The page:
Pretty much all I did was shuffle our lineup so as to NOT score any more goals. In the first 20 minutes — one-fourth of the game — we had made 7 goals. So to lessen the humiliation for the other team, I pulled off good players and threw on beginners. I pulled attackers back into defense.

The lopsided victory was no coaching genius. It was guaranteed even before we started simply because we had superior players.

It felt like the gospel. God as AD schedules us trials that we are destined to win. We may celebrate on the field, but it was God who ordained everything to begin with.

To be sure, God schedules defeats for us too. To teach us humility, patience, effort, dependence on Him, etc.

You can have your cosmovision of universal randomness. I like being a Christian.

Look to learn from anyone

praycoupleNino slept during my class. If not asleep, he was combing his hair. He didn’t turn in homework. Needless to say, this did not ingratiate him with me.

Then, he taught me a valuable lesson. He was talking about racism. Our school embraces people from all backgrounds. He was attacking inappropriate jokes.

prayAsiantoddlerHe explained how African Americans “empower” themselves by using the N-word. Previously, I didn’t understand why the oppressed used the word of oppression. Nino explained that by employing the evil word in jest, they are stepping on it and affirming their triumph over it.

4530272-business-team--smiling-people-standing-in-line

I rejoice to see that my kids make friends with kids of all races without even apparently noticing. Yet racism remains a problem for our nation. If you google “attractive people” on images, you’ll see a disproportionate amount of whites. Nino says this is because they’re the “de facto” definition of beauty. Strides must be taken to continue to correct the evils of racism.

Everyone has something to teach, no matter how they comb their hair or what irksome habits they have. Every single human being on the planet has a valuable insight, if we will only take the time to listen.

Hey, Coach!

Lighthouse Christian Academy lost every single soccer game last year. This year, it took us one minute to score our first goal, and we finished tied 2-2 against a team that won 8 last year. I’m ecstatic because I’m the coach now.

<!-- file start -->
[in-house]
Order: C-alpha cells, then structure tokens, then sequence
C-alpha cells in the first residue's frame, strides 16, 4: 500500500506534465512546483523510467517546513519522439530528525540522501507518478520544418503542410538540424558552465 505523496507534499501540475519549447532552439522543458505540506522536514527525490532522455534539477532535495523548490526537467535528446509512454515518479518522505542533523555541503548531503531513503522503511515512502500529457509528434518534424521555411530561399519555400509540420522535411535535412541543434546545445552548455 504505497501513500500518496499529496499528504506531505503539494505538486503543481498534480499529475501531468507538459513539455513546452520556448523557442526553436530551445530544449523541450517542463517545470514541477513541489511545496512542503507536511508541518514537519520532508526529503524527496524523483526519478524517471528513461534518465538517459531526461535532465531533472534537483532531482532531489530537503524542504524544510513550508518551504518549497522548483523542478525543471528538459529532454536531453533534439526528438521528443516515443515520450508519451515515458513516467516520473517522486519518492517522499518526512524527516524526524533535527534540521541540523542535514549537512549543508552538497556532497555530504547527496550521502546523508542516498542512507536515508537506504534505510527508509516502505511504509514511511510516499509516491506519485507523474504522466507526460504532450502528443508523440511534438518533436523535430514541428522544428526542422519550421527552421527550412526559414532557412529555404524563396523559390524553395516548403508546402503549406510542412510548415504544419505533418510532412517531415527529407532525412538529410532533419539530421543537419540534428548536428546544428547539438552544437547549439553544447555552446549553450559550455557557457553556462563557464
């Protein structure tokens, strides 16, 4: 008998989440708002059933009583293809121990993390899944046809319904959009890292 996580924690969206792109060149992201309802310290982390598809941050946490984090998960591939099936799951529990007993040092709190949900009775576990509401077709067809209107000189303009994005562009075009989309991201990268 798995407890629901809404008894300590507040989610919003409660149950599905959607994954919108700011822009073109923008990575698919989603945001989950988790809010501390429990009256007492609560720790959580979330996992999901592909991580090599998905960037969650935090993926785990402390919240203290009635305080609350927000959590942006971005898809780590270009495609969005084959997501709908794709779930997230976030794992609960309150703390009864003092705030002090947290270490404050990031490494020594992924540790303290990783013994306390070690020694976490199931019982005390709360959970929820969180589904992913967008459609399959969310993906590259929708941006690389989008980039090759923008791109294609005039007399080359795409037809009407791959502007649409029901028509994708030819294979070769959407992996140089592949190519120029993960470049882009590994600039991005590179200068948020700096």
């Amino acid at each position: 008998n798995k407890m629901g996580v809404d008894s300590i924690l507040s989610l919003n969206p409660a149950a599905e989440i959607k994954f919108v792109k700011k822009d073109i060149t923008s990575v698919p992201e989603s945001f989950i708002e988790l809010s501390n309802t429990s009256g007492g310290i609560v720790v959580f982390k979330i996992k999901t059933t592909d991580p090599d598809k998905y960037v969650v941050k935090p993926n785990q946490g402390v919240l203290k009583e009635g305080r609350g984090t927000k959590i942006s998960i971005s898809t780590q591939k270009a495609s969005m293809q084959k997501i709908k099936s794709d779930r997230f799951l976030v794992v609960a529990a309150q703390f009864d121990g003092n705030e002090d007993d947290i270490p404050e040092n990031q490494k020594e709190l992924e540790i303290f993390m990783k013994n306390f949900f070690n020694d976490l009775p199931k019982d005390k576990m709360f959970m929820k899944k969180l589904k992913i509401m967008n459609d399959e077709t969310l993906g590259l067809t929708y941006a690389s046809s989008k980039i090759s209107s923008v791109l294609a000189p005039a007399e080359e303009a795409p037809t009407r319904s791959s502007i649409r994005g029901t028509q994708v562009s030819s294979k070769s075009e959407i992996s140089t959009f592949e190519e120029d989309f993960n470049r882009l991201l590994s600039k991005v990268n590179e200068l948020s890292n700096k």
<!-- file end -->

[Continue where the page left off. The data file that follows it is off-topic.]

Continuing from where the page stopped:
The kids can’t contain their happiness after the game

I have coached before, first on middle school team, then park league. Then I stepped back from coaching for six months. My kids were on other teams, and I observed the other coaches, who are better than I. One is a Scot with the highest level accreditation for coaching. I’ve eavesdropped and spied.

No use thinking I know it all. I can always pick up something new from others, even if it’s what NOT to do (like cuss).

I see that life coaching is in

We prayed with the other team before the game

vogue. I’ve always enjoyed having a FREE life coach: he’s called “my pastor.” As a generation has distanced itself from the church, people look down their noses upon the pastor and his unwanted advice. As a result, divorce has skyrocketed; kids are cutting themselves in unheard-of numbers as the home disintegrates.

Because we are a small Christian school, we have great players and total beginners.

I’m not saying I’m better than anyone; I just enjoy the benefits of being among the dwindling number of Americans who still go to church. A coach — a pastor — is there to bring out the best in you.

Punk-turned-pastor Steven Ferandez took over my church in Guatemala

Diane, Steve, with Stetson and Faith

By Hanna Jones, LCA sophomore

SANTA MONICA – Actually, it was a moment of great personal pride when police officers handcuffed and arrested Steven Fernandez out of his University High School classroom. All his classmates would fear him even more. At 15 years of age, he was a full-fledged thug.